Aberdaron Swell Statistics, March: All Swell – Any Wind
This picture illustrates the range of swells directed at Aberdaron over a normal March, based on 2220 NWW3 model predictions since 2007 (values every 3 hours). The wave model does not forecast surf and wind right at the shore so we have chosen the best grid node based on what we know about Aberdaron. In the case of Aberdaron, the best grid node is 36 km away (22 miles).
The rose diagram describes the distribution of swell sizes and directions, while the graph at the bottom shows the same thing but lacks direction information. Five colours represent increasing wave sizes. Very small swells of less than 0.5m (1.5 feet) high are shown in blue. These happened 47% of the time. Green and yellow represent increasing swell sizes and largest swells greater than >3m (>10ft) are shown in red. In both graphs, the area of any colour is proportional to how commonly that size swell occurs.
The diagram implies that the prevailing swell direction, shown by the longest spokes, was WSW (which was the same as the most common wind direction). Because the wave model grid is away from the coast, sometimes a strong offshore wind blows largest waves away from Aberdaron and out to sea. We group these with the no surf category of the bar chart. To avoid confusion we don't show these in the rose diagram. Because wind determines whether or not waves are clean enough to surf at Aberdaron, you can view an alternative image that shows only the swells that were predicted to coincide with glassy or offshore wind conditions. During a typical March, swells large enough to cause surfable waves at Aberdaron run for about 24% of the time.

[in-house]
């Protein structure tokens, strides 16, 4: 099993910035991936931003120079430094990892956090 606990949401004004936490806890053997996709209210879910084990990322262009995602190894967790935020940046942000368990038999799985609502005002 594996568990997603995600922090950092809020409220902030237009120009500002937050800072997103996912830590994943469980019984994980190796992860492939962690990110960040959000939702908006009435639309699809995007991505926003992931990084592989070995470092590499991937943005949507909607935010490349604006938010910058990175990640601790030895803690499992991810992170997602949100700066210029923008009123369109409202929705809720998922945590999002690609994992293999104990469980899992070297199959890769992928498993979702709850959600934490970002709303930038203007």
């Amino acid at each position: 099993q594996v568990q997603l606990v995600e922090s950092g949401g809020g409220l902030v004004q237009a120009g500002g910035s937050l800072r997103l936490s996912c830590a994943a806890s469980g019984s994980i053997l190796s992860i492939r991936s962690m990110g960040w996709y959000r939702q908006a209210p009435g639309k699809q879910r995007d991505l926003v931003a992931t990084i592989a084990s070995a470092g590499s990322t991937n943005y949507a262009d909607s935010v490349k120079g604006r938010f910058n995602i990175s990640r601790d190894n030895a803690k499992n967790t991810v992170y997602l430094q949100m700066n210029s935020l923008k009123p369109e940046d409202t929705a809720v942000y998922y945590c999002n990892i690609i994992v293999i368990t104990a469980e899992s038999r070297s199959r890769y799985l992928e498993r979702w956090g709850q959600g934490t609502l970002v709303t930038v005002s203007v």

IMPORTANT: Beta version feature! Swell heights are open water values from NWW3. There is no attempt to model near-shore effects. Coastal wave heights will generally be less, especially if the break does not have unobstructed exposure to the open ocean.